Where is there a description of the column headings in flight planning mode for Arducopter?

Specifically how do you turn on the column headings?

What is the purpose/function of Grad%, Dist, AZ?

I am attempting to shoot a rockface wall, oblique to add to a NADIR mission. What I am envisioning is starting at WP1, 10m altitude, moving west to east to WP2, with the camera/UAV facing north or 90 degree off of the flight line. Then fly to WP3 which is 10m higher than WP2, flying east to west to WP4. Then fly to WP5(20m) which is 10m higher than WP4, and fly west to east to WP6(30m).

So, I would like to know what the Grad%, Dist, AZ mean, and the best way to create the flight plan as noted above.

Cheers!

You set your flight path by selecting the lat/long coords of each point you want to fly to, and the altitude of those points. Those are the only spatial items you enter. The columns you listed are computed on the basis of the coords and altitudes you’ve entered and just give you info on each leg between your waypoints. You don’t fill them in. Gradient, Distance and Azimuth all should be pretty self explanatory.

Thank you for the reply, and I should have apologized beforehand for my ignorance.

If you would be kind enough to impart a portion of your knowledge of the subject, I would be most appreciative. Where would you suggest I look for the description of Grad%, Dist, and AZ as it relates to Pixhawk and MP? I have been unsuccessful in my search through the online documentation.

Regarding flight plan, I am attempting to shoot a rock cliff, and shooting straight down does not pick up the cliff face, whereas face the cliff face and shooting pic’s does. So, the flight plan or mission is a grid mission in the vertical / Z axis plan instead of the horizontal / X axis plane. Does this make any sense?

diydrones.com/forum/topics/quest … n-planning

Azimuth is the angle between the line formed by the first waypoint and the next, and due North, in degrees (I believe it’s degrees and not something weird)

Dist is merely the horizontal distance between the first waypoint and the next, in meters.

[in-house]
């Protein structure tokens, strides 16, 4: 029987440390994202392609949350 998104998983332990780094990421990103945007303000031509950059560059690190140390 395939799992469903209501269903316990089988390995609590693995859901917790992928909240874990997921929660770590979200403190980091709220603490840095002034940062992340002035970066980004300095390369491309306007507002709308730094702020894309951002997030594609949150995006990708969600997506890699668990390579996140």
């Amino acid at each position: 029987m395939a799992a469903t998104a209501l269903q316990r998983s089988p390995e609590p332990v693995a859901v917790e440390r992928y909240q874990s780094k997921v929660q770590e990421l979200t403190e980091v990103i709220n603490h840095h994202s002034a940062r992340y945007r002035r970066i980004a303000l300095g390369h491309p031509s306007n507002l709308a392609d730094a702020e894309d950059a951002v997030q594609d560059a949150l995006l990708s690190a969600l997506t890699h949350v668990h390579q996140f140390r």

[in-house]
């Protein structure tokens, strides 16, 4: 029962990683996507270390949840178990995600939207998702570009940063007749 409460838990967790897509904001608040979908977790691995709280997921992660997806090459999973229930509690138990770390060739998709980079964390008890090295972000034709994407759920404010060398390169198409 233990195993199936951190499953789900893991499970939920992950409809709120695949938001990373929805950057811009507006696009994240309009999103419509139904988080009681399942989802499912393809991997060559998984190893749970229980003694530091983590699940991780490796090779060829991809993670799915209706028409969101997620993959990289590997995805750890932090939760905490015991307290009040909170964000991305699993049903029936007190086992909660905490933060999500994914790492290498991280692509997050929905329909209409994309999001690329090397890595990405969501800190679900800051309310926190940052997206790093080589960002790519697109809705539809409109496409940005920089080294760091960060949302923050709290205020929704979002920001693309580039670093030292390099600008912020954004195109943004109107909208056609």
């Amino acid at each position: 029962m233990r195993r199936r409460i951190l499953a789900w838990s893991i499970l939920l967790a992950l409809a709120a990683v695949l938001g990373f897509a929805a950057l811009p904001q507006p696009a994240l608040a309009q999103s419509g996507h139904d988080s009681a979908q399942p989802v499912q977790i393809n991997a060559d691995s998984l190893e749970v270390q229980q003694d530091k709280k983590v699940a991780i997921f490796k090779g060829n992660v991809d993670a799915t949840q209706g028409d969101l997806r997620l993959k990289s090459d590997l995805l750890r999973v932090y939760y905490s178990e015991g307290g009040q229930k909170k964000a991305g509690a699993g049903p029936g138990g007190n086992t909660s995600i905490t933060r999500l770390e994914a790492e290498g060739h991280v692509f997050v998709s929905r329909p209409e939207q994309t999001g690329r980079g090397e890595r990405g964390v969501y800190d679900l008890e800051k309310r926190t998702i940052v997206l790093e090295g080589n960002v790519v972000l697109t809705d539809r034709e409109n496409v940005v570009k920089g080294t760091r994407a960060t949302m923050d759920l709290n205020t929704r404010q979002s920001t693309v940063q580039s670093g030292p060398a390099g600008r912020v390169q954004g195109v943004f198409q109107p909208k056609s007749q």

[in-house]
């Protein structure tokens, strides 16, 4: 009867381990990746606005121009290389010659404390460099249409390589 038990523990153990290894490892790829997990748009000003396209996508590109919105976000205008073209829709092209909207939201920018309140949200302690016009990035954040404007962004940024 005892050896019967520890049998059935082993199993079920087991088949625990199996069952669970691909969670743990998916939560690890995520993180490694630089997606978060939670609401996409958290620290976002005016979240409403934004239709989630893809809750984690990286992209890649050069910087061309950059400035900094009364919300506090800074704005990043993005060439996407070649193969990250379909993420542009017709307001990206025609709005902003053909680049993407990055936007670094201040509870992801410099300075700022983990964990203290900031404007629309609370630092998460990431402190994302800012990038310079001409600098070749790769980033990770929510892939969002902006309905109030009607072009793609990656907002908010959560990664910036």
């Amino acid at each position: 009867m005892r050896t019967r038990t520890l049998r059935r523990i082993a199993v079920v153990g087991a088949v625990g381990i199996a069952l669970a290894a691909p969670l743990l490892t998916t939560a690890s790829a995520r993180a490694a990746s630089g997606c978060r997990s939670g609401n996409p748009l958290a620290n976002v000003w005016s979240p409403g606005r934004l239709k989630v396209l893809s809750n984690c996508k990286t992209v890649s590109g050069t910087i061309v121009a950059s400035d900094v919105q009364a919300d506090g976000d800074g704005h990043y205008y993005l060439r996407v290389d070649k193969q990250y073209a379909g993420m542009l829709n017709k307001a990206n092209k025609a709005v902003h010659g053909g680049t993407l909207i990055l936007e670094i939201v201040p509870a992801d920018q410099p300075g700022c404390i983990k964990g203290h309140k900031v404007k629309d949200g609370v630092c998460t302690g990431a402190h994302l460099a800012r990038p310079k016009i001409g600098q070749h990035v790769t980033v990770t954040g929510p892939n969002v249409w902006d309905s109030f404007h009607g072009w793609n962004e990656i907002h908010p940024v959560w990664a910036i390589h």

It sounds like you are just doing a lawnmower grid in the vertical direction. You may need to make use of the Condition-Yaw command to make sure the camera remains pointed at the cliff face.

Be cautious about flying autonomously near a cliff face. On even good days the GPS will wander a bit, possibly resulting in less than precise tracking. But flying next to a large cliff can block a good number of GPS satellites degrading the positioning and perhaps hitting the cliff.

Cool deal, and thanks for the info.

The cliff face may only be about 90m tall and the plan is to launch up on top, move out over the edge at least 100m, then descend to 10m AGL at the cliff face base.

Attached the WP file if interested.

Cheers!

You can use the same location with different heights for multiple waypoints.
Also suggest that you start at the bottom of the face and fly up. You’ll get better footage than flying down through your own turbulence.

I am playing around with autolanding missions, and have researched “gradient” here and on diydrones. Once upon a time in 2013, someone discovered the same thing I discovered this morning, which is that in MP, when changing display units between metric and imperial, the grad % in the MP mission table changes. That seems counterintuitive to me. In 2013 on diy thread, Michael said it was a bug, and would be fixed in next release. Shouldn’t Grad % remain constant as one would load a flight plan from file with MP in either metric or imperial units?

Kelly